About me and my historical narrative
Politically correct or nationalist narrative?
I think it is necessary to make my point on this issue as I have been accused of both of the above-mentioned narratives. Somebody said that „liberal” or „open-minded” people of the west would label my writings as „another biased nationalist from East Europe” while another person wanted to sue me for „whitewashing Hungarian history in favor of the Muslims and the post-Trianon states of Central Europe”.
Knowing the international trends and debates, these sorrowful reactions are obvious results of superficial thinking. Nevertheless, these outright generalizations and double standards can be tracked down easily.
Naturally, I claim myself innocent of being „politically correct” (fierce hypocrite) or an „ethnomaniac” (ignorant extremist). Maybe my definitions are not precise, though. In order to understand my views, my readers might find it necessary to write about myself a bit more:
My late Dad was from Salgótarján but he had Slovakian roots. Sadly, he never spoke in Slovakian to me. His parents were good and kind people, I wish they hadn’t died so early. They had undergone a Hungarozation and changed their names from Sztrázska to Szántai. However, I would never deny my Slovakian ancestry.
Having said so, my mother is a Hungarian: her family members lived in North Hungary (now Slovakia) and opposed Slovakization in 1946. Thus, their properties were taken away and they were deported to Hungary. As a child, I spent all my school holidays in Czechoslovakia (1974-1990) where I experienced firsthand how the local Hungarians were oppressed and deprived of their human rights concerning their native language and heritage.
During my college years in the 1980s, I have traveled extensively to Transylvania and eye-witnessed the darkest years of socialist-nationalist Romania, led by the dictator Ceausescu. I was shocked by seeing many evil things being done against the indigenous ethnic Hungarians living there. However, my frequent travels forced me to learn some basic Romanian language in Budapest. As time went by, my small knowledge of the language made me realize that the simple Romanian people are not our enemy.
Later, I was awarded a scholarship in the U.S.A. Soon, I was taking part in an educational project where our international team tried to establish teacher-training schools for national minorities in Slovakia, Romania, and Ukraine. The idea was based on a Scandinavian model where the students produce the sources for paying the expenses of the school, they are the so-called “peoples’ academies” in Denmark. Politically, our future institutions would have been protected by connecting them directly to the EU and the UN. Our set of values was based on equal human rights and democratic principles, including mutual respect and tolerance.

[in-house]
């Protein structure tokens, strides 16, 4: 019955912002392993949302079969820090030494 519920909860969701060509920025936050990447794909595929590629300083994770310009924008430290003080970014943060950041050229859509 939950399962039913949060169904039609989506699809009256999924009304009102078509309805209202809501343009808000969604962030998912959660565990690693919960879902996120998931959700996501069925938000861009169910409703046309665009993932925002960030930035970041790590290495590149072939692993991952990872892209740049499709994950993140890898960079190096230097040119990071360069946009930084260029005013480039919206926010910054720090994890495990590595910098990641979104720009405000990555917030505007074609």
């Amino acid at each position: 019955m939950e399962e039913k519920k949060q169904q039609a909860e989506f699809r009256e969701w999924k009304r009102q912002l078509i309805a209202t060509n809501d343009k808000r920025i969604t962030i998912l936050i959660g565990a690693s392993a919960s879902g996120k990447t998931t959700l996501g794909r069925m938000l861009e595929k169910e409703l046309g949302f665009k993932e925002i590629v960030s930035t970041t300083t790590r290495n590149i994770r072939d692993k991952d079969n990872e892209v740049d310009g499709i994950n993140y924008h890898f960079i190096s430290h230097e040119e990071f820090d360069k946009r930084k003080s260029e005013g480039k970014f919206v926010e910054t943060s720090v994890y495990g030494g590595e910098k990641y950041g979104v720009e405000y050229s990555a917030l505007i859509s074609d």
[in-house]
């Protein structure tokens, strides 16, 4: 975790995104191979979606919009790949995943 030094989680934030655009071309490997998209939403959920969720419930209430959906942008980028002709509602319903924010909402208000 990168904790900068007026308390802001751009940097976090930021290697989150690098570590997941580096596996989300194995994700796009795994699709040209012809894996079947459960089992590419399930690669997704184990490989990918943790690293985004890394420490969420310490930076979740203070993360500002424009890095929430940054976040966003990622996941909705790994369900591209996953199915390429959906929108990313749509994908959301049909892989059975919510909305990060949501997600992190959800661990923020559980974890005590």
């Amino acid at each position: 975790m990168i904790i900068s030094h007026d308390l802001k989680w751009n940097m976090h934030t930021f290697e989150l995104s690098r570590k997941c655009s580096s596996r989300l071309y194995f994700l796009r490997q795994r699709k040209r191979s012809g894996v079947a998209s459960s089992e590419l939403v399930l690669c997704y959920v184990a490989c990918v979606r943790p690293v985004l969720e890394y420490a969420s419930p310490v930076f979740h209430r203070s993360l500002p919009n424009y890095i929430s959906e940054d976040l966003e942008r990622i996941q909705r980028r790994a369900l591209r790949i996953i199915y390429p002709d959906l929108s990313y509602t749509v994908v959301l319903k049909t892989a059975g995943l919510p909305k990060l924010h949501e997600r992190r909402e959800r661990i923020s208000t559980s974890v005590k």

One of our goals was to disperse ignorance and hatred between ethnic groups by spreading knowledge and conflict resolution in order to enable the area’s nations to join forces and work peacefully together. We were against manipulative political instigators who always wanted to take advantage of ethnic tensions in exchange for increasing their power. It is a pity that the project has failed.
Being a great fan of history, I have invested my energies in reading and researching it. Eight years ago I went a step further and I began practicing longsword fencing on an amateur level. I hope I can enjoy HEMA (Historical European Martial Art) until I can lift my hand.
My Hungarian narrative
God granted national diversity to humankind for a reason and it is good. There is nothing wrong with being proud of our national heritage unless we do harm to others. As I was studying history, I came to know that in many cases the love of the Land is sometimes more important than the language of the inhabitants. The second most important reason was religion as far as Central Europe was concerned. Finally, came language and heritage.